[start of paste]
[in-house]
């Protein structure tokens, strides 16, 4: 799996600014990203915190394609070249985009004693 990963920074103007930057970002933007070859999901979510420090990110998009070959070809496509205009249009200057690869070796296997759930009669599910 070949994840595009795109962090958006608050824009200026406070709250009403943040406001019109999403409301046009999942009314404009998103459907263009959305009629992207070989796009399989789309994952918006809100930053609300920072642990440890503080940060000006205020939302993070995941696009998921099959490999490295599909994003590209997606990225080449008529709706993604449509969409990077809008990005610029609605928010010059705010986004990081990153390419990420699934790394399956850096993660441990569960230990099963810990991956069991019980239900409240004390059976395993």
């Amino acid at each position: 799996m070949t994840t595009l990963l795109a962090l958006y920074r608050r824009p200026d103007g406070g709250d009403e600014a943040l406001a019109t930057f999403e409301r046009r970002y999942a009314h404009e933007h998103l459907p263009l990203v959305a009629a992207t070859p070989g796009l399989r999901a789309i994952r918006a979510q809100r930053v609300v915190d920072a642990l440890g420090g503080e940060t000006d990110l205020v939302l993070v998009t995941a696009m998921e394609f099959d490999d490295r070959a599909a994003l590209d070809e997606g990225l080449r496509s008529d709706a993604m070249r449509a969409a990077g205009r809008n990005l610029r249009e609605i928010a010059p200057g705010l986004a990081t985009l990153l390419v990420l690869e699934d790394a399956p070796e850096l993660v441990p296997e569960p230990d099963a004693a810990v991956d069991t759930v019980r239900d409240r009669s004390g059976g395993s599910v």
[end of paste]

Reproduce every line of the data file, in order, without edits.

[in-house]
């Protein structure tokens, strides 16, 4: 799996600014990203915190394609070249985009004693 990963920074103007930057970002933007070859999901979510420090990110998009070959070809496509205009249009200057690869070796296997759930009669599910 070949994840595009795109962090958006608050824009200026406070709250009403943040406001019109999403409301046009999942009314404009998103459907263009959305009629992207070989796009399989789309994952918006809100930053609300920072642990440890503080940060000006205020939302993070995941696009998921099959490999490295599909994003590209997606990225080449008529709706993604449509969409990077809008990005610029609605928010010059705010986004990081990153390419990420699934790394399956850096993660441990569960230990099963810990991956069991019980239900409240004390059976395993």
């Amino acid at each position: 799996m070949t994840t595009l990963l795109a962090l958006y920074r608050r824009p200026d103007g406070g709250d009403e600014a943040l406001a019109t930057f999403e409301r046009r970002y999942a009314h404009e933007h998103l459907p263009l990203v959305a009629a992207t070859p070989g796009l399989r999901a789309i994952r918006a979510q809100r930053v609300v915190d920072a642990l440890g420090g503080e940060t000006d990110l205020v939302l993070v998009t995941a696009m998921e394609f099959d490999d490295r070959a599909a994003l590209d070809e997606g990225l080449r496509s008529d709706a993604m070249r449509a969409a990077g205009r809008n990005l610029r249009e609605i928010a010059p200057g705010l986004a990081t985009l990153l390419v990420l690869e699934d790394a399956p070796e850096l993660v441990p296997e569960p230990d099963a004693a810990v991956d069991t759930v019980r239900d409240r009669s004390g059976g395993s599910v």